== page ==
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This article is written by a student writer from the Her Campus at FSU chapter.

My 22nd year has encroached upon me, and I have no idea how I got here. 

There is a scene in the film Ladybird where the titular character walks down to a corner shop on her 18th birthday to buy a box of cigarettes and a dirty magazine. It’s a pivotal moment for any teenager. To wait an entire year on the precipice of adulthood, to almost taste the lurid tang of a cheap cigarette, to smile to yourself as you anticipate your imminent liberation – only to wake up and feel the very same. I sat up in my bed on my 18th birthday, glanced around my room, and nearly felt surprised that everything was in the exact place as it was the night before. 

And that is how I have felt for four years since then. 

Despite having revolved around the Earth for the 22nd time and being able to do all the things adults can, I still feel seventeen. Presumably, it’s because I’m still a student, or maybe I’m insecure, but I have yet to feel like an adult. I have yet to feel a sense of competence or confidence. I find myself as heavily torn between girlhood and womanhood as I did a couple of years ago. No one else seems to be at violent odds with who they are, or at least, I can’t tell. I wonder: When will I grow up? When will I be the woman I was meant to be or fit in with other women my age? Am I alone on this trek?

I’m not sure. Truthfully, I think this social precariousness is something that has always lingered — I fear that I have always felt like an outsider, which is not something that changes overnight — and certainly not between my 365th day of being seventeen and my 366th. I am afraid that I will never be able to shake this feeling, that I will always be aimlessly wandering, looking around for something I cannot find. But what am I missing? How could I know that I’m missing something at all?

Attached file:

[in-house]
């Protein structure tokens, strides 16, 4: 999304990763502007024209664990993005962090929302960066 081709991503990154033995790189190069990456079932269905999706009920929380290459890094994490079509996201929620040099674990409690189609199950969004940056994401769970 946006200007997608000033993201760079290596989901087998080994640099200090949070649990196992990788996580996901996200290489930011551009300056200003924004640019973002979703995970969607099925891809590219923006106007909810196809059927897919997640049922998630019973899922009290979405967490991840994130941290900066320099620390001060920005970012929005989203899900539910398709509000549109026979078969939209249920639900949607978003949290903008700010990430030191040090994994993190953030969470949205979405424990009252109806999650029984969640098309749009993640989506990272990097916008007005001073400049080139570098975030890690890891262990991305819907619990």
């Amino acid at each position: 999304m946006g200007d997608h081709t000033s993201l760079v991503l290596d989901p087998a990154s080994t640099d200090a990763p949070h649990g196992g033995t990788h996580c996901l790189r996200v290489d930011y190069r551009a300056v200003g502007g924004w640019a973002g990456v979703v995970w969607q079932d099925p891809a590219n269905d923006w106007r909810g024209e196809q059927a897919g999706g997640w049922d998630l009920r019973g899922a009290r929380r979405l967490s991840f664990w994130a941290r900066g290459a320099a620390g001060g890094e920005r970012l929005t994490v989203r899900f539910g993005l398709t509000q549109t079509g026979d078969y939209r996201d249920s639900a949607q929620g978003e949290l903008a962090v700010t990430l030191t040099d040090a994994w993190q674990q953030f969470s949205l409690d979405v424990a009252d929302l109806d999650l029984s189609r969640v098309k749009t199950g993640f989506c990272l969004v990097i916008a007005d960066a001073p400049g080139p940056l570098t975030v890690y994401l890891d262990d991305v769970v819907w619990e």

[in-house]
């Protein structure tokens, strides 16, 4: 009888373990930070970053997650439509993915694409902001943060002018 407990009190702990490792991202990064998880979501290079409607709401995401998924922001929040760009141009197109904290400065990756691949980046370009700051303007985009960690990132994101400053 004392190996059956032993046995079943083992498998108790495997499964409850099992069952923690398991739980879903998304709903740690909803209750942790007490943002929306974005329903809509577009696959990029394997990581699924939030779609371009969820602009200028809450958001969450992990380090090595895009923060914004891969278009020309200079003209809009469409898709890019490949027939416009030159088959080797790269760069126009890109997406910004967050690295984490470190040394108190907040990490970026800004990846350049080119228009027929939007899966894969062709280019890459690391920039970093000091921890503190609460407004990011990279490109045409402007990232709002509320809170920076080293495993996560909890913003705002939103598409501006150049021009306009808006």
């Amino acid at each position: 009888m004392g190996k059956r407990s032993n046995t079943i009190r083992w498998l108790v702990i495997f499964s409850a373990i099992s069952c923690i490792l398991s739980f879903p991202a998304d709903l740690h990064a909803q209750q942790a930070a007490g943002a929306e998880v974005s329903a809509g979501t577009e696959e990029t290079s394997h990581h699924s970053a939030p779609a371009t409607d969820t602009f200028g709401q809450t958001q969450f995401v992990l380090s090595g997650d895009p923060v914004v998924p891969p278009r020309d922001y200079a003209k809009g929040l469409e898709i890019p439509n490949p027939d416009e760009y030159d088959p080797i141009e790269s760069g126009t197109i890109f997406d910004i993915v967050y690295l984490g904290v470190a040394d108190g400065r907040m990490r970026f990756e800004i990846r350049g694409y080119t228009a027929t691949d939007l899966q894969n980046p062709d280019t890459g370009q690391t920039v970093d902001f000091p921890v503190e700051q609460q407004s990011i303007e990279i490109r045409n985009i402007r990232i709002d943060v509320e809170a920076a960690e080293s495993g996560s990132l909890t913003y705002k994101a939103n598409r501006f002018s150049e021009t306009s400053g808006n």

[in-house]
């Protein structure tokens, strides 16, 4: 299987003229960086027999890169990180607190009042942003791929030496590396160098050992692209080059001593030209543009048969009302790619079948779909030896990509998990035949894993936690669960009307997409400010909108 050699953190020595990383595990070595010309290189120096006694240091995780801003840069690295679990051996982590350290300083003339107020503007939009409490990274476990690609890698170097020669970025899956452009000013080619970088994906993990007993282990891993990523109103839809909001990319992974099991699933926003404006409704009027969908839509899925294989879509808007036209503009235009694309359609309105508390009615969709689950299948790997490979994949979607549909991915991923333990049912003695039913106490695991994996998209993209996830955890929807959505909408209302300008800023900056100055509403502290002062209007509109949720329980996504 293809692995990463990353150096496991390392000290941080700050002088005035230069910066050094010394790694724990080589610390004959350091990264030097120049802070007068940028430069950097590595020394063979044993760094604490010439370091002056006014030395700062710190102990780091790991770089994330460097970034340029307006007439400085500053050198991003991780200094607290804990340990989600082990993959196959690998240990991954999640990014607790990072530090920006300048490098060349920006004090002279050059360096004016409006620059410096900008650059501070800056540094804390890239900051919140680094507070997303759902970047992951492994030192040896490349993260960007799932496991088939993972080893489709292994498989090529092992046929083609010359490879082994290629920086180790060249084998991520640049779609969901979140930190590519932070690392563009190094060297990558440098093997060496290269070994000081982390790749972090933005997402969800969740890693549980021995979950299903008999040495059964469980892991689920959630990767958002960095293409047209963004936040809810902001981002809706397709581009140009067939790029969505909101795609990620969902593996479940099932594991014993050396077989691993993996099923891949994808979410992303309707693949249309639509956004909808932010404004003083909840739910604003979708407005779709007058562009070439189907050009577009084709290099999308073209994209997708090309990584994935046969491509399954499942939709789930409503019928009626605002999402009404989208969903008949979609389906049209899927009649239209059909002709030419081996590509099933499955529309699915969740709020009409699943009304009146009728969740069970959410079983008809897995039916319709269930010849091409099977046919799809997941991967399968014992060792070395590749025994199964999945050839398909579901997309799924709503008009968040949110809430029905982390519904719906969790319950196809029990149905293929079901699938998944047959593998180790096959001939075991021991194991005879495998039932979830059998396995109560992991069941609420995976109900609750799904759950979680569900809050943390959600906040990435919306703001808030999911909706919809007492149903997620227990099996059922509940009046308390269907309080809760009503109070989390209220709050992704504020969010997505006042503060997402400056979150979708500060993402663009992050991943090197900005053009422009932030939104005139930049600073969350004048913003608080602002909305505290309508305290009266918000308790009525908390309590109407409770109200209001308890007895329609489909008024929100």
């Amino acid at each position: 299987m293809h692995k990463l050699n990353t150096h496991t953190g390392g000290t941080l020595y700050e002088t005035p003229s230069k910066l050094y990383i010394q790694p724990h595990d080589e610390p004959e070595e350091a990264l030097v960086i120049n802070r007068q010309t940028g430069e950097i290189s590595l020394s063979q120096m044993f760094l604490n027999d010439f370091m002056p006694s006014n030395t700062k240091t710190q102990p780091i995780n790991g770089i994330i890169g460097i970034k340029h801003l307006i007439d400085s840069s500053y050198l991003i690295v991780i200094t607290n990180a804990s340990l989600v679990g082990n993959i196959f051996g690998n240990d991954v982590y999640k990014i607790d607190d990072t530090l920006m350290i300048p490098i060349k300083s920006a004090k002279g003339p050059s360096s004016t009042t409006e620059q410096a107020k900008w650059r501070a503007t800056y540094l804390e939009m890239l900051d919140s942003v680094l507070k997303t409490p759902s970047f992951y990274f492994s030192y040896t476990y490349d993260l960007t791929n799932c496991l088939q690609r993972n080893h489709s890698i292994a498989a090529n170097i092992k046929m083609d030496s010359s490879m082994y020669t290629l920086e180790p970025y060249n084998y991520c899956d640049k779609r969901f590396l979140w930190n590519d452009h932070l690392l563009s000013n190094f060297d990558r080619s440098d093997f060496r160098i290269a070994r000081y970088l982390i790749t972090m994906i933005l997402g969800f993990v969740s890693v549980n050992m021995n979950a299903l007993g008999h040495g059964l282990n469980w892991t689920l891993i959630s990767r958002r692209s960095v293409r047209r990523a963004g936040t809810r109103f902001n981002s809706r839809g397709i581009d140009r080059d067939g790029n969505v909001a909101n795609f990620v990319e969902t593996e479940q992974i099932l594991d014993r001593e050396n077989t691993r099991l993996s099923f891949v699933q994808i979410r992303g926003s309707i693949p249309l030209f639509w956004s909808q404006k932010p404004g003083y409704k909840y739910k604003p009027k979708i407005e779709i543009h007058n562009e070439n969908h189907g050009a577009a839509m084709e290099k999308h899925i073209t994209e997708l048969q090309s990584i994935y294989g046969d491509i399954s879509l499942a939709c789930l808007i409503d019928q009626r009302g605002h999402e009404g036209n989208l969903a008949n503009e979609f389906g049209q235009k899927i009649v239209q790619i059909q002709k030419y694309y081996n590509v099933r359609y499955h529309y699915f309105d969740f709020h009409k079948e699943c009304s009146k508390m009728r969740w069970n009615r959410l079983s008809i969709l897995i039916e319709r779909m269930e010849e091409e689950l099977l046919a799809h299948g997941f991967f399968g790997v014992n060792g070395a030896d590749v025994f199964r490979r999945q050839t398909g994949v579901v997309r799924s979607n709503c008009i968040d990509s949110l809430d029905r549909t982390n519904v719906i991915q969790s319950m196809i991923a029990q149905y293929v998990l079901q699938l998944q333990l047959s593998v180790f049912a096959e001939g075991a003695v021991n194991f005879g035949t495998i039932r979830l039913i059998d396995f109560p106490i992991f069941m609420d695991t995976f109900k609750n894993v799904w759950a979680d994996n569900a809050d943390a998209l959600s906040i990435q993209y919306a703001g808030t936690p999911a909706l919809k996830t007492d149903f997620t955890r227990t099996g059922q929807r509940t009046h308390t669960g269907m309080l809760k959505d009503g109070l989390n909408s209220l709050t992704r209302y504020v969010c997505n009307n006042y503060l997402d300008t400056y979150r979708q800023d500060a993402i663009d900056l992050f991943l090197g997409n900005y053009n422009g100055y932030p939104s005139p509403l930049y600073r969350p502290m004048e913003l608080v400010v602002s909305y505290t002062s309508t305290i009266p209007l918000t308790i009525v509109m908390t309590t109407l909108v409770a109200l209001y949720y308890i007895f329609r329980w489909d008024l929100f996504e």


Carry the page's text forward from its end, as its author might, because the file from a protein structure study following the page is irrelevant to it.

I am calling out into the vast unknown: Where are all the girls who do not know who they are? Where are all the women who feel the weight of insecurity rattling in their bones? Perhaps I am conflating the concept of adulthood with the completion of the notion of being whole. Yet, what does that mean? Maybe the best thing I can do is make peace with the inexplicable; that being whole is different from what I had in mind. It is not about finishing my plate clean when I cannot eat another bite but knowing when to stop and accepting that. Although, acceptance can look a lot like defeat. Am I giving up, or am I just letting go? 

Who knows? I don’t have the answers to everything, and that’s alright. The nice thing about growing older is that it gives way to major introspection. Sometimes I cringe, sometimes I lament, and sometimes I am enraged. What’s crucial is that I have learned and that I am still learning. Above all, I am a person, and I should grant myself room for imperfection. I am not one of those “self-love” girls, and I don’t think I ever will be. What I’m proposing is a matter of dignity or respect and more importantly, the fundamental understanding of my own personal humanity. Insecurity and confusion are congenital aspects of life. I will never be like anyone else, for no one else will be like me. It’s okay if I’m not where everyone else is, so I sharply inhale and reassure myself that it will be alright — I will be alright. 

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Hi, I'm Aliya Carrington. I am an FSU student studying Women's Studies and Film. I love to write recreationally and for HerCampus!